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Mini Tart Pan
Garden Markers

© Stephie McCarthy

©StephieMcCarthy

Fanciful and practical, we designed these hand-made
metallic markers stand up to all sorts of rough weather.
And … they are not very hard to make.

©StephieMcCarthy

If you need plant labels that will not fade
etch them onto metallic tape as we do,
and your words will last season after season.
We usually attach our labels to plastic stakes,
but here's how to take it up a notch
and make them decorative.

To open a PDF of decorative marker patterns
in a new window , click here.

©StephieMcCarthy

Attach your labels to flattened tart pans
and old cutlery so that you can use them to
decorate your garden and container plants.

Mini tart pans are so pretty, but there are two shapes that
work the best for this craft:

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Look at all the variety … but,

round and oval mini tart pans work best!
(We like American-made pans because
otherwise they may rust very quickly)

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Shown above are the two best shapes for making these markers:
round and oval.

You will also need:

Nashua Waterproof Tape Craft by Stephie McCarthy

click to buy this product

waterproof repair tape, aluminum
(We buy Nashua brand, 1.89" wide, which we find
in the duct-work section in hardware stores or Amazon.
Both blue and white backing tapes seem to work the same.)

GE Silicone craft by Stephie McCarthy

click to buy product

For glue, we used GE Silicone.

For a stronger bond, you could use E6000 glue.
But, be sure to do your gluing outside with good ventilation …
this product has unpleasant fumes, but does a great job.

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click to buy product

YOU'LL ALSO NEED:
rubber mallet
small tack hammer
pencil to etch tape and make patterns
old cutlery
(we used dull dinner knives and flattened spoons and forks,
sandpapering any sharp edges as needed)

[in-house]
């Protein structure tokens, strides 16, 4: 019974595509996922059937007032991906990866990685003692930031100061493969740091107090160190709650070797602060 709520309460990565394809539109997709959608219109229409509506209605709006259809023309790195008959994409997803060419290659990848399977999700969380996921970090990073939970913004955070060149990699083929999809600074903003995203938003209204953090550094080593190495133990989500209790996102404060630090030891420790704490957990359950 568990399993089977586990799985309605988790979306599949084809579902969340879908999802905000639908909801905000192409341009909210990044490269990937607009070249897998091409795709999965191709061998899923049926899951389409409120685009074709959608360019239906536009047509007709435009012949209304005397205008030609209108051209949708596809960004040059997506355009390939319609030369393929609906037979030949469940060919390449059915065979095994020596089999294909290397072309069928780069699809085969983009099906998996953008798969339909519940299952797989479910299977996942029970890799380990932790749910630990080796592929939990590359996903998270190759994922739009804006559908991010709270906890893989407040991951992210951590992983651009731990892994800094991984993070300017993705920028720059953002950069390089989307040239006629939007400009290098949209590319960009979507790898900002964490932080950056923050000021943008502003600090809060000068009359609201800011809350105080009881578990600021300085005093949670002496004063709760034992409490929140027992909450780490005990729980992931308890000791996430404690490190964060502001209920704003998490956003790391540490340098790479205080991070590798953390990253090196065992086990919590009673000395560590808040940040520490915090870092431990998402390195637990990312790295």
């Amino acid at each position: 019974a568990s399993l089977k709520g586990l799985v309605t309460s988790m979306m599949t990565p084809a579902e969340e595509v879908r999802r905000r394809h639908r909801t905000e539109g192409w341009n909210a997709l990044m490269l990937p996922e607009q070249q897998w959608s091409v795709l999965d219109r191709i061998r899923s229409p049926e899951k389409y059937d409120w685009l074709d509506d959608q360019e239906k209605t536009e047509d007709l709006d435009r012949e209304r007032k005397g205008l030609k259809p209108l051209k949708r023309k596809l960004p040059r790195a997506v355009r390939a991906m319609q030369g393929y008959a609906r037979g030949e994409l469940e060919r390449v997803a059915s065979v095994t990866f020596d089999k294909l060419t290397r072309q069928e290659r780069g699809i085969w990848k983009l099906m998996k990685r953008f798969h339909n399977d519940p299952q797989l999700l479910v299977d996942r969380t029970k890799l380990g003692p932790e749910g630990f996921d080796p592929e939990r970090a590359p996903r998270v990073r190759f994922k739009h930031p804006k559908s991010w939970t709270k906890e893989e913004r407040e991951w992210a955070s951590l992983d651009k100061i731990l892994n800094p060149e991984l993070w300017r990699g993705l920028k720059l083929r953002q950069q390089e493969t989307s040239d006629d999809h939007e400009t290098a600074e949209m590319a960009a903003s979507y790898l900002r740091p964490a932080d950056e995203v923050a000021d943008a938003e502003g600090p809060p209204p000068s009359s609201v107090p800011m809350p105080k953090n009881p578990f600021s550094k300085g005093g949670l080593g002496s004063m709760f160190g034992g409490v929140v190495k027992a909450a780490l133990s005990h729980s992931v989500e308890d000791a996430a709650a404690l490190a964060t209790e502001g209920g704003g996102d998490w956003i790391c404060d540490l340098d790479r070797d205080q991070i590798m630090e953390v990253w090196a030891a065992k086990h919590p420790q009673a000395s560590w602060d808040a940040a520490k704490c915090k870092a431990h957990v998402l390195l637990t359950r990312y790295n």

scissors
old towels to protect sufaces while flattening.

If you use other shapes other than round or oval, your markers will need to be snipped in order to flatten properly. You will also need to file the edges because otherwise they will be sharp! Use caution when you make shapes that have to be snipped.
Here's an example of what snipped pans may look like when complete, shown on the left and right. The round pan was used to create the smooth-edged, marker in the center:

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READY? Here`s how to make these: place a tart pan inside
the layers of an old towel or drop cloth.
Strike with rubber mallet against a firm surface
until pan is mostly flat around the center.

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Remove the pan and use a tack hammer to refine
and flatten around the center.

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Time to make the etched labels! Roll out a bit of aluminum tape.
Find a template the same size as the label you wish to make.
We used the top of a salt shaker to mark the outline of our label
for the round pan. You can also make paper templates …
very helpful when you want it to look just right .

To open a PDF of decorative marker patterns
in a new window , click here.

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Next, etch your design into the surface of the tape using a pencil.
Add words, designs, a picture … whatever you like.
We often start with a simple hash-mark border as shown above.

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Here we are working on a honeybee design.

Gradually deepen your design with the pencil, but don't
press hard enough to tear the tape.

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Optional:
Rub on a bit of chalk paint with a cotton swab.
Rub it off again to emphasize your etchings.

To Assemble:

Cut out your label with scissors, remove the backing on the tape
and attach design to the center of the flattened tin
(either side of the pan will work).
Smooth with a cotton swab or paper towel
being careful not to flatten your etchings.

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A rosemary marker glued to a flattened fork.

Glue your marker to a piece of cutlery.
We glued most of ours to the decorative ends of dinner knives
so that pointed ends would be pushed into the ground.
(Forks and spoons can be flattened with a rubber mallet.)
Let glued pieces dry overnight.

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To make the flower marker shown above, etch a happy face label to attach inside a round mini tart pan. Glue the pan to the center of
a flattened round tart pan.
Make leaves from an aluminum pie pan bottom,
etched with leaf details on top.
Glue finished leaves to back of flat pan and when dry,
attach to a piece of old cutlery.

©StephieMcCarthy

We've got lots of pattern ideas here … click to open the PDF
in a new window, and please remember my designs are
for personal use only. Do not use for them commercial
purposes, or don't be surprised gnomes eat your garden!

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